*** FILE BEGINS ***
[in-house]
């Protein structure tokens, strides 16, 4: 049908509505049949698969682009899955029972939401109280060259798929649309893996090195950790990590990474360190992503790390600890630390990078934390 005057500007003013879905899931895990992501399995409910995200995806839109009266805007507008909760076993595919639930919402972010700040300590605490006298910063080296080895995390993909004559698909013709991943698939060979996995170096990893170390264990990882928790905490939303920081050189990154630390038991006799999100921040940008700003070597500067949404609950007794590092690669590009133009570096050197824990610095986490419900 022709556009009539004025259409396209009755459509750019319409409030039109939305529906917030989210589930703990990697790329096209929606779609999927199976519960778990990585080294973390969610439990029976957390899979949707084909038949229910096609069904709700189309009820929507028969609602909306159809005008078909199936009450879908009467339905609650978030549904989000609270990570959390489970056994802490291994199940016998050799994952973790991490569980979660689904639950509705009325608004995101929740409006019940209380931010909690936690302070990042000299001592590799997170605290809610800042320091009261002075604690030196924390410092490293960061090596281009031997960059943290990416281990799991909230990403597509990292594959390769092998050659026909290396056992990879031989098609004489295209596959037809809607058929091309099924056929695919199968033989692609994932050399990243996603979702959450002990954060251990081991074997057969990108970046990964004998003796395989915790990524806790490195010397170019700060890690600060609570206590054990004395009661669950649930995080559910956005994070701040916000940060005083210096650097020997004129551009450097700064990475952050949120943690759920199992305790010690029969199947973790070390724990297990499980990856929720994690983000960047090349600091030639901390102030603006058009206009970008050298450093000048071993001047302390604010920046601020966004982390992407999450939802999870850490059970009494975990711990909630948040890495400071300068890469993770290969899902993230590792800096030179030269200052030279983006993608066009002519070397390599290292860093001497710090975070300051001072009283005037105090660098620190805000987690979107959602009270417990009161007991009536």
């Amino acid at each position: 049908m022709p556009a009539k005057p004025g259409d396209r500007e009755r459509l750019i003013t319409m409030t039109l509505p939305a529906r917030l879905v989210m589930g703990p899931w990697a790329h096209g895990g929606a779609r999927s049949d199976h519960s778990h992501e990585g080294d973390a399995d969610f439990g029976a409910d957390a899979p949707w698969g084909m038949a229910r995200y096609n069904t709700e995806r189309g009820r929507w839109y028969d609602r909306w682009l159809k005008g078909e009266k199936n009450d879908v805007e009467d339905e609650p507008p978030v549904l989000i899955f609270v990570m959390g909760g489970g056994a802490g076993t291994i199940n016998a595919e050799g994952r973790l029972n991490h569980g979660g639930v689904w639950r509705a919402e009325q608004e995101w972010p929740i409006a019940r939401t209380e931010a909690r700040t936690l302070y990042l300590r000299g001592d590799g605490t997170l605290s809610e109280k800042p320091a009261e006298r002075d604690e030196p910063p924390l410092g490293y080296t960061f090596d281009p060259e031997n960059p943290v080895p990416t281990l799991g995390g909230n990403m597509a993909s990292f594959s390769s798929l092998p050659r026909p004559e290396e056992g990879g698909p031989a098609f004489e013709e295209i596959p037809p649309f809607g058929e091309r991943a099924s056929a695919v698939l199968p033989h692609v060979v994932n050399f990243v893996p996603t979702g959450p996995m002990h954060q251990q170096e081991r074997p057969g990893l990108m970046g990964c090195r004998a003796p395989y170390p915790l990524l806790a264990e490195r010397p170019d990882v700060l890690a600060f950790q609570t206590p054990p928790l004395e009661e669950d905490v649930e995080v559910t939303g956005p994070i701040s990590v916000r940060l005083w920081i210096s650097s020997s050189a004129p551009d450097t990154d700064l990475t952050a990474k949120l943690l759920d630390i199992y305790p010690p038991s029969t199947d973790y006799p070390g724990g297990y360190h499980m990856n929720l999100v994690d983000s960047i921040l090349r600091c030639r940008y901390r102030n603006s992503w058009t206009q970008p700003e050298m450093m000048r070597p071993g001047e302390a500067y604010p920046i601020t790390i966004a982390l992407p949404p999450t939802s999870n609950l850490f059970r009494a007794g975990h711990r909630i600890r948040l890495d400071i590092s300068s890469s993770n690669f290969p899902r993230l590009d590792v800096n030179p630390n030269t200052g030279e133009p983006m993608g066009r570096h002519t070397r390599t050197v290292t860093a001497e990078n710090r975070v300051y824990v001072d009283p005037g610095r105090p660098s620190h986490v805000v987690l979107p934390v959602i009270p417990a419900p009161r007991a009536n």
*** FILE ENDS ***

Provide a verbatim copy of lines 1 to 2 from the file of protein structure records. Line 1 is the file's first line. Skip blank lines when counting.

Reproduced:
[in-house]
């Protein structure tokens, strides 16, 4: 049908509505049949698969682009899955029972939401109280060259798929649309893996090195950790990590990474360190992503790390600890630390990078934390 005057500007003013879905899931895990992501399995409910995200995806839109009266805007507008909760076993595919639930919402972010700040300590605490006298910063080296080895995390993909004559698909013709991943698939060979996995170096990893170390264990990882928790905490939303920081050189990154630390038991006799999100921040940008700003070597500067949404609950007794590092690669590009133009570096050197824990610095986490419900 022709556009009539004025259409396209009755459509750019319409409030039109939305529906917030989210589930703990990697790329096209929606779609999927199976519960778990990585080294973390969610439990029976957390899979949707084909038949229910096609069904709700189309009820929507028969609602909306159809005008078909199936009450879908009467339905609650978030549904989000609270990570959390489970056994802490291994199940016998050799994952973790991490569980979660689904639950509705009325608004995101929740409006019940209380931010909690936690302070990042000299001592590799997170605290809610800042320091009261002075604690030196924390410092490293960061090596281009031997960059943290990416281990799991909230990403597509990292594959390769092998050659026909290396056992990879031989098609004489295209596959037809809607058929091309099924056929695919199968033989692609994932050399990243996603979702959450002990954060251990081991074997057969990108970046990964004998003796395989915790990524806790490195010397170019700060890690600060609570206590054990004395009661669950649930995080559910956005994070701040916000940060005083210096650097020997004129551009450097700064990475952050949120943690759920199992305790010690029969199947973790070390724990297990499980990856929720994690983000960047090349600091030639901390102030603006058009206009970008050298450093000048071993001047302390604010920046601020966004982390992407999450939802999870850490059970009494975990711990909630948040890495400071300068890469993770290969899902993230590792800096030179030269200052030279983006993608066009002519070397390599290292860093001497710090975070300051001072009283005037105090660098620190805000987690979107959602009270417990009161007991009536």